In a previous article, I have mentioned that I got interested in martial arts. Any martial art besides being an ‘art’ is definitely a solid collection of cool and useful skills. I realized that strength training and martial arts compliment each other very well, and by ignoring one or another, you are missing the whole package. Perseverance in both of these forms of training will most likely turn you into an unstoppable machine physically and mentally.
[NOTE: Of course, you should mix both strength training and martial arts to a preferred degree. For example, there is no point in 6 strength training workouts and only 2 martial art sessions per week if your goal is to become a fighting champion]
So what have I learned from the world of martial arts so far?
So this title may sound somewhat misleading and rather close to sacrilege taking into account that Rough Strength‘s primary theme of interest is strength and everything related to it, but there is a reason behind this wording. Anyway, let me explain myself a little bit before you start throwing rotten food at me. First of all, I assume that you are one of the people who are dedicated to strength training, not an excuse-making lard-ass. You have been training for a while, and your body may have sent you subtle signals that you train too much or too hard. You know, pains here and there, injuries, etc. You may have interpreted these signals right, but you may be scared to do less strength training because you fear to lose your precious gains. Well, the information below should provide you with a possible solution. But before we dig into the cool stuff, you should refresh this article in your memory, because this is kind of a sequel.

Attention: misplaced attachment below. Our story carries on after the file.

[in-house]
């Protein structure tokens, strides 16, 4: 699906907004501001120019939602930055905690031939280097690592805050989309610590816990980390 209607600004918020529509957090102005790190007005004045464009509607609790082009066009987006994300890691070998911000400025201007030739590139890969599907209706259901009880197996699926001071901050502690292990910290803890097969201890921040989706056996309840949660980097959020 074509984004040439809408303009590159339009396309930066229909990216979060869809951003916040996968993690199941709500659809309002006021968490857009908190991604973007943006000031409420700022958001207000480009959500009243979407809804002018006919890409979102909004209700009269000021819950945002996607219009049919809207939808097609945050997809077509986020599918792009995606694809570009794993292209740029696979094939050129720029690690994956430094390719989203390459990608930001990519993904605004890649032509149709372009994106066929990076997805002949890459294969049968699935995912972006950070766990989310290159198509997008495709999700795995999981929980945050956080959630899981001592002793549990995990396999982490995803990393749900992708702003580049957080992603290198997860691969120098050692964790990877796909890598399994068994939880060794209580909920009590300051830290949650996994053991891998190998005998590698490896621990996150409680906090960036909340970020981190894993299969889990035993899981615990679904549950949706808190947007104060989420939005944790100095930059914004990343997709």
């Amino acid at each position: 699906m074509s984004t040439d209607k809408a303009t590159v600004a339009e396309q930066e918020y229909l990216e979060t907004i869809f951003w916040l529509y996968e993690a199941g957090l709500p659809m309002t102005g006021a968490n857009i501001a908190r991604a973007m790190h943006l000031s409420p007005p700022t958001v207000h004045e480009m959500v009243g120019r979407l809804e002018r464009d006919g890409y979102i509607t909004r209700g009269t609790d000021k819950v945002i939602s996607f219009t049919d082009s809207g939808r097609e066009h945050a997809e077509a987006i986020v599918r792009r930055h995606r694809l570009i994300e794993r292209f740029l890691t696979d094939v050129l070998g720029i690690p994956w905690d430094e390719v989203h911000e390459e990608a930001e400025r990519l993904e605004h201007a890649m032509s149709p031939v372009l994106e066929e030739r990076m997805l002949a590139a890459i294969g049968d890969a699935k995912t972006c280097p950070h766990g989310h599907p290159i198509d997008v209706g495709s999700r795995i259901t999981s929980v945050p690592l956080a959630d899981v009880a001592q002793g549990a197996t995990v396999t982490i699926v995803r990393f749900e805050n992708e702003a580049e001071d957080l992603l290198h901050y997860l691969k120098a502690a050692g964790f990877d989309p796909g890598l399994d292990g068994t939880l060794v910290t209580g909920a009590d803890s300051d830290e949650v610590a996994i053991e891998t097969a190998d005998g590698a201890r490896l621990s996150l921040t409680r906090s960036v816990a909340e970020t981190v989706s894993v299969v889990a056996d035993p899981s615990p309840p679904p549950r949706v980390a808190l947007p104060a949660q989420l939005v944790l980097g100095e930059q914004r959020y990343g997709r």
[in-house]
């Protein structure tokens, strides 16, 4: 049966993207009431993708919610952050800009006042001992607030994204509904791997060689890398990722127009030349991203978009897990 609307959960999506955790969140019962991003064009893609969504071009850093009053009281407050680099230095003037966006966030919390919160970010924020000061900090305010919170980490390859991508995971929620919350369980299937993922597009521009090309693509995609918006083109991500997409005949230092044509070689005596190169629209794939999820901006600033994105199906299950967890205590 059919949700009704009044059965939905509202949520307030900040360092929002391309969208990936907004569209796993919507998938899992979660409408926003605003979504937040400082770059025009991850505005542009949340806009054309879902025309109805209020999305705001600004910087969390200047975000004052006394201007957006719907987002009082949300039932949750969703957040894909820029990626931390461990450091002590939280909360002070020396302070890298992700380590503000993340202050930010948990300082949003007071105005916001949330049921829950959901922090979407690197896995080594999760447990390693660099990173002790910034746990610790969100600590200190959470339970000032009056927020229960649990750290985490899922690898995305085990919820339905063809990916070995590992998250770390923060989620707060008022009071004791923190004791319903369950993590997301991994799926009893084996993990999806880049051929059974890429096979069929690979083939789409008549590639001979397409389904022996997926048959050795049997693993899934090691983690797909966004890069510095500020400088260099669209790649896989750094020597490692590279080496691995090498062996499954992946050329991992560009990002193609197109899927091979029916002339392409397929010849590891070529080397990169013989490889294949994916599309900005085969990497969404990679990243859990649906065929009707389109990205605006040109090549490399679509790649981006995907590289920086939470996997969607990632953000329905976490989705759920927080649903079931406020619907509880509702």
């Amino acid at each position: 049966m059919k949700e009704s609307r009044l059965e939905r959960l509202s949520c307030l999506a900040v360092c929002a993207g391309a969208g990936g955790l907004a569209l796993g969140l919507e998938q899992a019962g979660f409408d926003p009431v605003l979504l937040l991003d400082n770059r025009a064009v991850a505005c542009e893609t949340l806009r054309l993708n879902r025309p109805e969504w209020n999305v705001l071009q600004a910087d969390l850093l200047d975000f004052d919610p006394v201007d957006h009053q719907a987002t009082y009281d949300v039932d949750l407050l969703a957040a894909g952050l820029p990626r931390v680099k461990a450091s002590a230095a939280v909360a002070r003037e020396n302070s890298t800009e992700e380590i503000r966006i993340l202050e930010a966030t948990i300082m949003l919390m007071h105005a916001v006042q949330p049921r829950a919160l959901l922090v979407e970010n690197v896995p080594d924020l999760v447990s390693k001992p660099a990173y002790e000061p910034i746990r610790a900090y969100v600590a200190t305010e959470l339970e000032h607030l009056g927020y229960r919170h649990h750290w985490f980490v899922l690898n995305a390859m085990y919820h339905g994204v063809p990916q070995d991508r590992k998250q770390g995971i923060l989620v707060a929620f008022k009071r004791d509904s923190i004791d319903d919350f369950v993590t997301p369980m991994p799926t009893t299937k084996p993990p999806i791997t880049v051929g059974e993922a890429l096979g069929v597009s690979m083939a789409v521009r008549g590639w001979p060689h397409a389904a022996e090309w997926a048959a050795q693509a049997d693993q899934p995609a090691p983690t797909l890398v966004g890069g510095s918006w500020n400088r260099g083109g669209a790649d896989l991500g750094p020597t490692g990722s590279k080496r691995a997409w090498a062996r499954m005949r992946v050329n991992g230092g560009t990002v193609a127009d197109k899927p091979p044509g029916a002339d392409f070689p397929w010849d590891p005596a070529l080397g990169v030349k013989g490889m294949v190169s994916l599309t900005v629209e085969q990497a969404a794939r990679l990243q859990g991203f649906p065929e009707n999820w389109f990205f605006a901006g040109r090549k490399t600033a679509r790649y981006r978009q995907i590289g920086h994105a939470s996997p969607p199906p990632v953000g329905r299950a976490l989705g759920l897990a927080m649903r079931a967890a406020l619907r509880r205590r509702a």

Have you noticed the domination of scientific research in modern strength training? It is trendy and dandy (and more importantly, marketable) to be ‘scientifically proven’ or ‘backed up by research’ nowadays. The general reading public readily accepts this, and everybody seems to feel the need to get scientific. However, despite the initially positive character of the trend, there might be a downside to it.
First of all, I absolutely love science and the scientific approach. People obviously wouldn’t be where we are if there were no science. To put it straight, let me quote Richard Dawkins: Continue reading →
There is a whole gamut of ideas fighting in my head every day. So, I decided to pick the best ones I came up with lately and to write an article about them. Everybody loves ideas and lists, right? Let’s go.
1. Confidence Sets
If you are not wasting your training time on useless crap and have worked up to some heavy ass weights in your compound exercises, then you should have been scared to lift that amount of weight at least once. Self-doubt is normal at this point. This is our brain’s self-defense function. Anyway, this is when confidence sets come really handy. Continue reading →
Have you ever wondered how professional athletes can train almost daily for SEVERAL hours per day? Well, according to this correlation, it is possible only in one case: they are so strong and conditioned that their sport training is not that intense for them anymore. It is skill work for them rather than strength.
[NOTE: The higher your training frequency and volume, the lower your training intensity should be. Otherwise, you will overtrain]
So, what if you could take this idea and somehow implement it in your own training for more results and fun? Check out what I came up with.